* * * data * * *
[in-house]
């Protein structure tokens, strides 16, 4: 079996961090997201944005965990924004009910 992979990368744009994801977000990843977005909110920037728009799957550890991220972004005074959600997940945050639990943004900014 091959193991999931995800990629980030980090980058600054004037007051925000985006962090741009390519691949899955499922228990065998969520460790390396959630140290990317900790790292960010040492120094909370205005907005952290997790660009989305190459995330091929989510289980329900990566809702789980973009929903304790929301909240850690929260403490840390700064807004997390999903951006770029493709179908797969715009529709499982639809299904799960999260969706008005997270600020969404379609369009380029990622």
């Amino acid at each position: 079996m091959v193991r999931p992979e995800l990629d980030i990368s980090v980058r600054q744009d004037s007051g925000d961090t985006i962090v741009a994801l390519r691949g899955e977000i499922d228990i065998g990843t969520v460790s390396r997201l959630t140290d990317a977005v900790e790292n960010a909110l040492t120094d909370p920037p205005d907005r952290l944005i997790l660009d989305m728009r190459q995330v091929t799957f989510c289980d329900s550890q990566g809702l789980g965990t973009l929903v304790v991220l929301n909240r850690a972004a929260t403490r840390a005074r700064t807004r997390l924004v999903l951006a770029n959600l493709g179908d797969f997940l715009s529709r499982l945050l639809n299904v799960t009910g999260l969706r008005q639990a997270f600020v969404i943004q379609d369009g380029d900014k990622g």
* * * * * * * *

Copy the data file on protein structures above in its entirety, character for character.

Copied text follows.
[in-house]
């Protein structure tokens, strides 16, 4: 079996961090997201944005965990924004009910 992979990368744009994801977000990843977005909110920037728009799957550890991220972004005074959600997940945050639990943004900014 091959193991999931995800990629980030980090980058600054004037007051925000985006962090741009390519691949899955499922228990065998969520460790390396959630140290990317900790790292960010040492120094909370205005907005952290997790660009989305190459995330091929989510289980329900990566809702789980973009929903304790929301909240850690929260403490840390700064807004997390999903951006770029493709179908797969715009529709499982639809299904799960999260969706008005997270600020969404379609369009380029990622």
């Amino acid at each position: 079996m091959v193991r999931p992979e995800l990629d980030i990368s980090v980058r600054q744009d004037s007051g925000d961090t985006i962090v741009a994801l390519r691949g899955e977000i499922d228990i065998g990843t969520v460790s390396r997201l959630t140290d990317a977005v900790e790292n960010a909110l040492t120094d909370p920037p205005d907005r952290l944005i997790l660009d989305m728009r190459q995330v091929t799957f989510c289980d329900s550890q990566g809702l789980g965990t973009l929903v304790v991220l929301n909240r850690a972004a929260t403490r840390a005074r700064t807004r997390l924004v999903l951006a770029n959600l493709g179908d797969f997940l715009s529709r499982l945050l639809n299904v799960t009910g999260l969706r008005q639990a997270f600020v969404i943004q379609d369009g380029d900014k990622g």